Philippe de Brabanter argues in this important paper that a theory of quotation needs to be pragmatic and to start with the notion of ‘depiction’. I agree with the first claim, but the second one needs further clarification. De Brabanter argues that demonstrations (for example, using a tennis racket to demonstrate aspects of Hendrix’s guitar playing) depict; but paintings and sculptures are also said to depict – and exactly how is a hot topic in the literature on aesthetics. Another worry is the lack of a clear distinction in the paper between pure quotation and direct reports. There is no doubt, however, that De Brabanter’s paper is a valuable challenge to everyone working on quotation.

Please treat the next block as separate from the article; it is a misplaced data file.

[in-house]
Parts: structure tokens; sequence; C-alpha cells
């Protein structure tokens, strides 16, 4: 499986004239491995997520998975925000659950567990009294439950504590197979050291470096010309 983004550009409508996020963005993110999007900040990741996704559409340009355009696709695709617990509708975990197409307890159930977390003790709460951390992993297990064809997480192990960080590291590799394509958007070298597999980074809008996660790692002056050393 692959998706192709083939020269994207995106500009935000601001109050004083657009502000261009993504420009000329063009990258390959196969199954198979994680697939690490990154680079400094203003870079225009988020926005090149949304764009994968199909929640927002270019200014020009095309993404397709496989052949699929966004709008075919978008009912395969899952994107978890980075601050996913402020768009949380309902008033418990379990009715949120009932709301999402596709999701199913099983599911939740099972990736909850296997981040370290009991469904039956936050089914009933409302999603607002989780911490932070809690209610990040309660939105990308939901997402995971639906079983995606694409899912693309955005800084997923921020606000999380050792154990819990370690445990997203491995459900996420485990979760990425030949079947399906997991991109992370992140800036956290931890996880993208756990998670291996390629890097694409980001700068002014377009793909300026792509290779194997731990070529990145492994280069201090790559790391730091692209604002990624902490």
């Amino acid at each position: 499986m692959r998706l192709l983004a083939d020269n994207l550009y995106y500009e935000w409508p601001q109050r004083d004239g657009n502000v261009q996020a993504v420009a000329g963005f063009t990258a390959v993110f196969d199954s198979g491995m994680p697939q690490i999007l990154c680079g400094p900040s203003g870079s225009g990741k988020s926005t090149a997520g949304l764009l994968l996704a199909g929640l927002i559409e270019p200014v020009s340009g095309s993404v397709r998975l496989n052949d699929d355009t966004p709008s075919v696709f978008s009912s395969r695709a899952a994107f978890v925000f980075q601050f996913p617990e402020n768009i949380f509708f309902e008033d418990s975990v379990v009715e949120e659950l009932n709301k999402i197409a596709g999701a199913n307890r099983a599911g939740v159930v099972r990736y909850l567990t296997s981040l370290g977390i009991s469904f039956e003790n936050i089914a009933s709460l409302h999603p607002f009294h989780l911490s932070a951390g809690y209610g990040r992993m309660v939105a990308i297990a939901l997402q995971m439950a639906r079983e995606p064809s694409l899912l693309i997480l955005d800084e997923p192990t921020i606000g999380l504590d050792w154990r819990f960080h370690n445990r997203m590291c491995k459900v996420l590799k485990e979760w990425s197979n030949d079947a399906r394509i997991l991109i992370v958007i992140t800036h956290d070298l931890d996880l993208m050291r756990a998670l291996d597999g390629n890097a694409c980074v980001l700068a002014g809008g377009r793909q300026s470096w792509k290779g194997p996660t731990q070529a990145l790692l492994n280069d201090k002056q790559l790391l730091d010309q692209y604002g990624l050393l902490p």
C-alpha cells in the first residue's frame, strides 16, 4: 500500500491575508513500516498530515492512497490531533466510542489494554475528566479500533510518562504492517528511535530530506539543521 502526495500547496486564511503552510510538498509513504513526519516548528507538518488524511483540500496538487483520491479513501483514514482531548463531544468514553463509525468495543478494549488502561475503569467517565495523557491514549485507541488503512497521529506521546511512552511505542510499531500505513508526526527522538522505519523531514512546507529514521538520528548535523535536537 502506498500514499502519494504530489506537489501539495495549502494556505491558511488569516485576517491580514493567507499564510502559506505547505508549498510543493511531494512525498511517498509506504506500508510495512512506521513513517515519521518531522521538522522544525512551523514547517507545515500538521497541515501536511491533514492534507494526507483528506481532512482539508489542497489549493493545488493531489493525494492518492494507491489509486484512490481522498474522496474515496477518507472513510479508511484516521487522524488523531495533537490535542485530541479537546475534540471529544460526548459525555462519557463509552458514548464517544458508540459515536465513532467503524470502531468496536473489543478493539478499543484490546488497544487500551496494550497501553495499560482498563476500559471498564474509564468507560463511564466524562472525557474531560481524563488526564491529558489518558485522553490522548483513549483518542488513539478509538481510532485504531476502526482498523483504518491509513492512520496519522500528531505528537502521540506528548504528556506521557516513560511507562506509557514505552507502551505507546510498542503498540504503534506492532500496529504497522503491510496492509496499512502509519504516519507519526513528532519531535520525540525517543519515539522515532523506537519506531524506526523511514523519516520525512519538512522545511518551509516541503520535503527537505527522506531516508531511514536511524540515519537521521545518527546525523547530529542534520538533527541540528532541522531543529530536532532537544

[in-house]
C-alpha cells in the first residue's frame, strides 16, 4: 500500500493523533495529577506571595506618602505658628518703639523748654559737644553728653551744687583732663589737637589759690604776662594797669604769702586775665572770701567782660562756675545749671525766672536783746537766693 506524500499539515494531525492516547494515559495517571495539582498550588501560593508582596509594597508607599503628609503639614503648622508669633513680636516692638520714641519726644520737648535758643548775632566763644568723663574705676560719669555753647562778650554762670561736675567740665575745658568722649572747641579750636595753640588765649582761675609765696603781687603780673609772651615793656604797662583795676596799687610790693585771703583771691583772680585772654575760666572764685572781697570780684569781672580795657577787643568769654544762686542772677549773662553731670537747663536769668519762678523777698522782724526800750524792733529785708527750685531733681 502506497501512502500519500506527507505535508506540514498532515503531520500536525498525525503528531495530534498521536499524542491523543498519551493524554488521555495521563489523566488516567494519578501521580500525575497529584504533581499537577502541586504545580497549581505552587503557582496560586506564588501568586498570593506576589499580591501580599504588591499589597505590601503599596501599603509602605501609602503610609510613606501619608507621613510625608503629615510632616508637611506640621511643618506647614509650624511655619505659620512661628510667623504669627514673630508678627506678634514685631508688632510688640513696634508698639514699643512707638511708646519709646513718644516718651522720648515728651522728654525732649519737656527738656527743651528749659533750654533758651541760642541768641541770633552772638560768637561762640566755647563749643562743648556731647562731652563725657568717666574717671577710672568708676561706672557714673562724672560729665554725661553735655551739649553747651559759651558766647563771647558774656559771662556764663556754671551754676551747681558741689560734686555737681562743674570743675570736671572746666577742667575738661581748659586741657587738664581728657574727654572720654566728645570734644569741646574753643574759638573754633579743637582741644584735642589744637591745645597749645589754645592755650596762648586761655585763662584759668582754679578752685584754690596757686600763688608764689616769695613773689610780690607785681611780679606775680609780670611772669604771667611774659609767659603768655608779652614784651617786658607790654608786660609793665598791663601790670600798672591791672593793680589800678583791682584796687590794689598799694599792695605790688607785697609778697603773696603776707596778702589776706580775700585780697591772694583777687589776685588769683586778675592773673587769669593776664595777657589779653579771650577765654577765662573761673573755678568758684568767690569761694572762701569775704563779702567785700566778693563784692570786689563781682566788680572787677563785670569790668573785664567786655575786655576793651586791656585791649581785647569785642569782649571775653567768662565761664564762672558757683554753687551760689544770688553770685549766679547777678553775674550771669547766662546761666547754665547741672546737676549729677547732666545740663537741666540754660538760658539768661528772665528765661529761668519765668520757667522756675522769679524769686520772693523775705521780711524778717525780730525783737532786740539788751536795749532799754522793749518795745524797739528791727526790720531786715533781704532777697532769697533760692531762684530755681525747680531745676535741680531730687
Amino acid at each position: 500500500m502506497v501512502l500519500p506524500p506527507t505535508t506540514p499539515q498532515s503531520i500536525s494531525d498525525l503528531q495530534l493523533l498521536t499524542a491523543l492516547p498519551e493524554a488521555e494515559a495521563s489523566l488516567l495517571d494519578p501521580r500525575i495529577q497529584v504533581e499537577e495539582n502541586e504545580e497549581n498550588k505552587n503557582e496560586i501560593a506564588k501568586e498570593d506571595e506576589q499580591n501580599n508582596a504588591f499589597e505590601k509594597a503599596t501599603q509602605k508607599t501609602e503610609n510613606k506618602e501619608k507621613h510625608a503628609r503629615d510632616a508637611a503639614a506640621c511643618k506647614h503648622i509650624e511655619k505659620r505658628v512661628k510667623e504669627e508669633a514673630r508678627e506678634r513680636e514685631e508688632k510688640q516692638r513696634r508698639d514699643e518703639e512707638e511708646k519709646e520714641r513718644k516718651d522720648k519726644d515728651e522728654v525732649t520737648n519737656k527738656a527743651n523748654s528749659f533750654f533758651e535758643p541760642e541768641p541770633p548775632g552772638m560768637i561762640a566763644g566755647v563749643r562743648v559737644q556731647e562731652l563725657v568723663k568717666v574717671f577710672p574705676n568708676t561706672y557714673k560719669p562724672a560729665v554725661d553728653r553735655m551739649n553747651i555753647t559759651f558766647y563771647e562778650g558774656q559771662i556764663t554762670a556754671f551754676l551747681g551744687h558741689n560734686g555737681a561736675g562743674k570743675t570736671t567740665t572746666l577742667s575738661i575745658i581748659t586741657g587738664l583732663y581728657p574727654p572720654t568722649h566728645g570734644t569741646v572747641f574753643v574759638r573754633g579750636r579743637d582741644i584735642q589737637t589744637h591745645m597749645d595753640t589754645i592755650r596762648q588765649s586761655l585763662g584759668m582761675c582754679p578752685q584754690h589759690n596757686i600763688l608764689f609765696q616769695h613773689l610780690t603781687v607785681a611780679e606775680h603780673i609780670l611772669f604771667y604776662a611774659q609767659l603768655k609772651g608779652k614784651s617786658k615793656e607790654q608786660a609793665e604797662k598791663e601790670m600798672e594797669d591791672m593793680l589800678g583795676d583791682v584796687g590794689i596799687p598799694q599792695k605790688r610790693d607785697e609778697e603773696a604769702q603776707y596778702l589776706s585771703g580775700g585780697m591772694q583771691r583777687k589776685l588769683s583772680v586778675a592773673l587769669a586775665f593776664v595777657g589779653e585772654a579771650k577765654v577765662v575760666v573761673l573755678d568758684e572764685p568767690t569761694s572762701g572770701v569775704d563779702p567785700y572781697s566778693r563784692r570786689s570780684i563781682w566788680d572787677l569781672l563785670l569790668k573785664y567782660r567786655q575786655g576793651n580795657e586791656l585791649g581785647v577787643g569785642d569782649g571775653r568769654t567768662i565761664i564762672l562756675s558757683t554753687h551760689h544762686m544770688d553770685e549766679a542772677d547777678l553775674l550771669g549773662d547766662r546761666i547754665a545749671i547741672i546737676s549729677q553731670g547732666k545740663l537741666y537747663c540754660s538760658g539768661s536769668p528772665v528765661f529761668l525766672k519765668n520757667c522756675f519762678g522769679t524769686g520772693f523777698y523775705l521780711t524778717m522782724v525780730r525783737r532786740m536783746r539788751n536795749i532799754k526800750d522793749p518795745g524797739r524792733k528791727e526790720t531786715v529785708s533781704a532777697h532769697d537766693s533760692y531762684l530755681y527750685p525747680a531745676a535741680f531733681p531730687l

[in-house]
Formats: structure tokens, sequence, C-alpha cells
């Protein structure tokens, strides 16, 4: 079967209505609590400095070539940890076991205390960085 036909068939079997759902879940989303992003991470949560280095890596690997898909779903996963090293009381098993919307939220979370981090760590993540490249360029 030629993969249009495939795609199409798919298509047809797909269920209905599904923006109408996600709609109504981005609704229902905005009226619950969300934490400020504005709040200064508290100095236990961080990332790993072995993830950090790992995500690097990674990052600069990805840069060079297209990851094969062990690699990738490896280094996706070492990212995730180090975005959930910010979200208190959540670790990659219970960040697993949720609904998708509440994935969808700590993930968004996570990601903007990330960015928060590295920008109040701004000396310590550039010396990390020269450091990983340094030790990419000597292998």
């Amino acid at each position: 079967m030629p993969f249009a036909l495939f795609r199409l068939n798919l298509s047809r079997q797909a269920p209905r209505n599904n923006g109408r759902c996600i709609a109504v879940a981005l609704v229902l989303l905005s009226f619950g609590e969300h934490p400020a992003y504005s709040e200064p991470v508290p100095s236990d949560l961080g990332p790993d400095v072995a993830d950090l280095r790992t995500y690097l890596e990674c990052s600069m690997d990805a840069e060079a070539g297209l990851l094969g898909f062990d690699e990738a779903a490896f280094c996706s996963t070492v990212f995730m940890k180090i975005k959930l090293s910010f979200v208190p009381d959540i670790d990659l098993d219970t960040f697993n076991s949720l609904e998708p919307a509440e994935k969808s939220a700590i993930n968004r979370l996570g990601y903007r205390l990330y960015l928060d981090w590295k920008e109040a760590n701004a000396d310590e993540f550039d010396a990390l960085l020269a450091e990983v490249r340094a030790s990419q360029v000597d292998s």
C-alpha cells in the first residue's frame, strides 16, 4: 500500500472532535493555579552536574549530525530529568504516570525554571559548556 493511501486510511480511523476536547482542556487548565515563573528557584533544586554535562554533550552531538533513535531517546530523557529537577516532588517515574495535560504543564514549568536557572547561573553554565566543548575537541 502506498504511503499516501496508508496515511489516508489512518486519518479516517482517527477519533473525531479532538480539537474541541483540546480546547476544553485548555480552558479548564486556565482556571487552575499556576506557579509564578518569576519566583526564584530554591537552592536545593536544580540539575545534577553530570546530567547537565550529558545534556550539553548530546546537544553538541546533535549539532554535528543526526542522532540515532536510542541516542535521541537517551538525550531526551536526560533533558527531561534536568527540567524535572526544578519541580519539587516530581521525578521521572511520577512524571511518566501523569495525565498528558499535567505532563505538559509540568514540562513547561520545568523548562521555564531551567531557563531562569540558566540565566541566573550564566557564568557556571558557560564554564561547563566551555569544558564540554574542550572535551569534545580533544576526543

|Title of host publication||Semantics and pragmatics: drawing a Line|
|Editors||I. Depraetere, Raphael Salkie|
|Place of Publication||Cham, Switzerland|
|Number of pages||9|
|Publication status||Published - 1 Jan 2017|
|Name||Logic, Argumentation & Reasoning Interdisciplinary Perspectives from the Humanities and Social Sciences|
Salkie, R. (2017). Demonstrating vs. depicting: reply to Philippe De Brabanter. In I. Depraetere, & R. Salkie (Eds.), Semantics and pragmatics: drawing a Line (pp. 255-263). (Logic, Argumentation & Reasoning Interdisciplinary Perspectives from the Humanities and Social Sciences). Springer. https://doi.org/10.1007/978-3-319-32247-6_15